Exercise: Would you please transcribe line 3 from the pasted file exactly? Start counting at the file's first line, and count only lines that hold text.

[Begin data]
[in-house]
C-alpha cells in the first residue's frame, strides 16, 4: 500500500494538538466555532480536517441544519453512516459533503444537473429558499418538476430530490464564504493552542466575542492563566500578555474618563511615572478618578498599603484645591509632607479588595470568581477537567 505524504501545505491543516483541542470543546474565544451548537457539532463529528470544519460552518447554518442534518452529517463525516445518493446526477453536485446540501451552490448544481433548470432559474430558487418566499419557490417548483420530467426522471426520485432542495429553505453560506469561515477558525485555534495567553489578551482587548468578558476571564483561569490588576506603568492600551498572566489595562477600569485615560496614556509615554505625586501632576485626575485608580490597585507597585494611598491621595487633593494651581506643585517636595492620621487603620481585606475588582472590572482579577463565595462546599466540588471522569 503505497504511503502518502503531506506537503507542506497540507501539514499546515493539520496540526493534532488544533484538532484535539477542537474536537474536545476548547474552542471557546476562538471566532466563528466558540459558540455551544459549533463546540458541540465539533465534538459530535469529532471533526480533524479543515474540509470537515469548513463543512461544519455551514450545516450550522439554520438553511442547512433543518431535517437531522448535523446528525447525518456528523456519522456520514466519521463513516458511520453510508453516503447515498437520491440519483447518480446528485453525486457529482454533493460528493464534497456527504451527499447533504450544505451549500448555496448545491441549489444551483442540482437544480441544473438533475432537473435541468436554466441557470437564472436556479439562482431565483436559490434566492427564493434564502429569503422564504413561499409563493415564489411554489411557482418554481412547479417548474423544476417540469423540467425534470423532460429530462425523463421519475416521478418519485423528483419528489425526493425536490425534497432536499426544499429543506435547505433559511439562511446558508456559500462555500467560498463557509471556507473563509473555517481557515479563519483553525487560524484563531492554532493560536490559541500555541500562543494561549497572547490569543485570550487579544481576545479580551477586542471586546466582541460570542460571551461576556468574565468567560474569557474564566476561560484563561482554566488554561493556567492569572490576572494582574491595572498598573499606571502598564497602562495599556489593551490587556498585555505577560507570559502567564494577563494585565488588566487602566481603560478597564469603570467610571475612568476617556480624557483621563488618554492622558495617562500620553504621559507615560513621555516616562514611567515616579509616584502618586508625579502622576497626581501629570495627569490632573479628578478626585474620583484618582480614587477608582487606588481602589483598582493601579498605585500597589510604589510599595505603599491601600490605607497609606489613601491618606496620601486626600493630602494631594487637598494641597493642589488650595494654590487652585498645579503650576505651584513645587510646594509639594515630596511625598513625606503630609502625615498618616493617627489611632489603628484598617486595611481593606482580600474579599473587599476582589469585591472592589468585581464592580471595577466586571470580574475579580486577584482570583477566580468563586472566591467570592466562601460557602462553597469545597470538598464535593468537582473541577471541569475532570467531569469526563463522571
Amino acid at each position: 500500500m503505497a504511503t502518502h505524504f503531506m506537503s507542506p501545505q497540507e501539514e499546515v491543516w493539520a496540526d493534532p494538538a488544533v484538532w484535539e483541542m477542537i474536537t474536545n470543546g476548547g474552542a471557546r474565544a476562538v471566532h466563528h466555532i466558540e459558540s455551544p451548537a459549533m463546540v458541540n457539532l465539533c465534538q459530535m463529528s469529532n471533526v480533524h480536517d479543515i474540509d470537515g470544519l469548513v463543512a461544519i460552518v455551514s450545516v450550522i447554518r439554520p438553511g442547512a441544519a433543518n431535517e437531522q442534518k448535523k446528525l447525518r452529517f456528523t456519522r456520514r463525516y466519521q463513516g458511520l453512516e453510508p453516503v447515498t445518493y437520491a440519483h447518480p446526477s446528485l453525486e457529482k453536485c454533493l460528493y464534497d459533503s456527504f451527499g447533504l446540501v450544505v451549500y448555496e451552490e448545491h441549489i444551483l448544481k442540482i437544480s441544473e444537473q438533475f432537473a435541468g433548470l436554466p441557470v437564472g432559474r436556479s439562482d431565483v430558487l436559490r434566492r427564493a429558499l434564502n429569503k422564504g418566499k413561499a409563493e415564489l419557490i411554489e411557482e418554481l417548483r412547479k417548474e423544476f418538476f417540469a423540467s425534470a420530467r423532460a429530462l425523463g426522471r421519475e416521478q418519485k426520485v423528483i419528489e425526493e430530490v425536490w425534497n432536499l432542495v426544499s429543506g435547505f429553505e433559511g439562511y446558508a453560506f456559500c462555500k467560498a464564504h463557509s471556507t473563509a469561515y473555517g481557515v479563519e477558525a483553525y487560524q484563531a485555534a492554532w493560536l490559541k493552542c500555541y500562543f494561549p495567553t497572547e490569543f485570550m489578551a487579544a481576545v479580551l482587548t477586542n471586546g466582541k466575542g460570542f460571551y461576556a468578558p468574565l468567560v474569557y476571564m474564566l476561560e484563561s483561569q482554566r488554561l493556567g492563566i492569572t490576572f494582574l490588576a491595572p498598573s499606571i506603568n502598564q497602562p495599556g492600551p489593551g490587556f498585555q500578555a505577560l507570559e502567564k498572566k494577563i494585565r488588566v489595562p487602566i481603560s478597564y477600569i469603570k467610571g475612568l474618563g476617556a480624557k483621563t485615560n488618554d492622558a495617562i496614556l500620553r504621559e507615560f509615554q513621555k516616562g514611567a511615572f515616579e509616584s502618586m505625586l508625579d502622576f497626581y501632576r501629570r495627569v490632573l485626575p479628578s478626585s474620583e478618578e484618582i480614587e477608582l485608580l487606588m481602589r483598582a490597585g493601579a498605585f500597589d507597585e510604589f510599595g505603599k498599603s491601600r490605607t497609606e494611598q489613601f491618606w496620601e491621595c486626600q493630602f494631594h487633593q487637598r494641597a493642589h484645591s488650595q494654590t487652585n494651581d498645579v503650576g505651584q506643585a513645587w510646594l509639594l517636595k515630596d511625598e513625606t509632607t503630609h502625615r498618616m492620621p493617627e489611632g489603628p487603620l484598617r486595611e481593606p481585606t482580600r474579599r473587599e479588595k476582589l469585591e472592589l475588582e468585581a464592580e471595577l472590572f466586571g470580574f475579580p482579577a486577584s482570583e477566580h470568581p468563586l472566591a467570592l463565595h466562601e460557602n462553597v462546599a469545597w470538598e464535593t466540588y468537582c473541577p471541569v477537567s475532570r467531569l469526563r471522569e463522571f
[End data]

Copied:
Amino acid at each position: 500500500m503505497a504511503t502518502h505524504f503531506m506537503s507542506p501545505q497540507e501539514e499546515v491543516w493539520a496540526d493534532p494538538a488544533v484538532w484535539e483541542m477542537i474536537t474536545n470543546g476548547g474552542a471557546r474565544a476562538v471566532h466563528h466555532i466558540e459558540s455551544p451548537a459549533m463546540v458541540n457539532l465539533c465534538q459530535m463529528s469529532n471533526v480533524h480536517d479543515i474540509d470537515g470544519l469548513v463543512a461544519i460552518v455551514s450545516v450550522i447554518r439554520p438553511g442547512a441544519a433543518n431535517e437531522q442534518k448535523k446528525l447525518r452529517f456528523t456519522r456520514r463525516y466519521q463513516g458511520l453512516e453510508p453516503v447515498t445518493y437520491a440519483h447518480p446526477s446528485l453525486e457529482k453536485c454533493l460528493y464534497d459533503s456527504f451527499g447533504l446540501v450544505v451549500y448555496e451552490e448545491h441549489i444551483l448544481k442540482i437544480s441544473e444537473q438533475f432537473a435541468g433548470l436554466p441557470v437564472g432559474r436556479s439562482d431565483v430558487l436559490r434566492r427564493a429558499l434564502n429569503k422564504g418566499k413561499a409563493e415564489l419557490i411554489e411557482e418554481l417548483r412547479k417548474e423544476f418538476f417540469a423540467s425534470a420530467r423532460a429530462l425523463g426522471r421519475e416521478q418519485k426520485v423528483i419528489e425526493e430530490v425536490w425534497n432536499l432542495v426544499s429543506g435547505f429553505e433559511g439562511y446558508a453560506f456559500c462555500k467560498a464564504h463557509s471556507t473563509a469561515y473555517g481557515v479563519e477558525a483553525y487560524q484563531a485555534a492554532w493560536l490559541k493552542c500555541y500562543f494561549p495567553t497572547e490569543f485570550m489578551a487579544a481576545v479580551l482587548t477586542n471586546g466582541k466575542g460570542f460571551y461576556a468578558p468574565l468567560v474569557y476571564m474564566l476561560e484563561s483561569q482554566r488554561l493556567g492563566i492569572t490576572f494582574l490588576a491595572p498598573s499606571i506603568n502598564q497602562p495599556g492600551p489593551g490587556f498585555q500578555a505577560l507570559e502567564k498572566k494577563i494585565r488588566v489595562p487602566i481603560s478597564y477600569i469603570k467610571g475612568l474618563g476617556a480624557k483621563t485615560n488618554d492622558a495617562i496614556l500620553r504621559e507615560f509615554q513621555k516616562g514611567a511615572f515616579e509616584s502618586m505625586l508625579d502622576f497626581y501632576r501629570r495627569v490632573l485626575p479628578s478626585s474620583e478618578e484618582i480614587e477608582l485608580l487606588m481602589r483598582a490597585g493601579a498605585f500597589d507597585e510604589f510599595g505603599k498599603s491601600r490605607t497609606e494611598q489613601f491618606w496620601e491621595c486626600q493630602f494631594h487633593q487637598r494641597a493642589h484645591s488650595q494654590t487652585n494651581d498645579v503650576g505651584q506643585a513645587w510646594l509639594l517636595k515630596d511625598e513625606t509632607t503630609h502625615r498618616m492620621p493617627e489611632g489603628p487603620l484598617r486595611e481593606p481585606t482580600r474579599r473587599e479588595k476582589l469585591e472592589l475588582e468585581a464592580e471595577l472590572f466586571g470580574f475579580p482579577a486577584s482570583e477566580h470568581p468563586l472566591a467570592l463565595h466562601e460557602n462553597v462546599a469545597w470538598e464535593t466540588y468537582c473541577p471541569v477537567s475532570r467531569l469526563r471522569e463522571f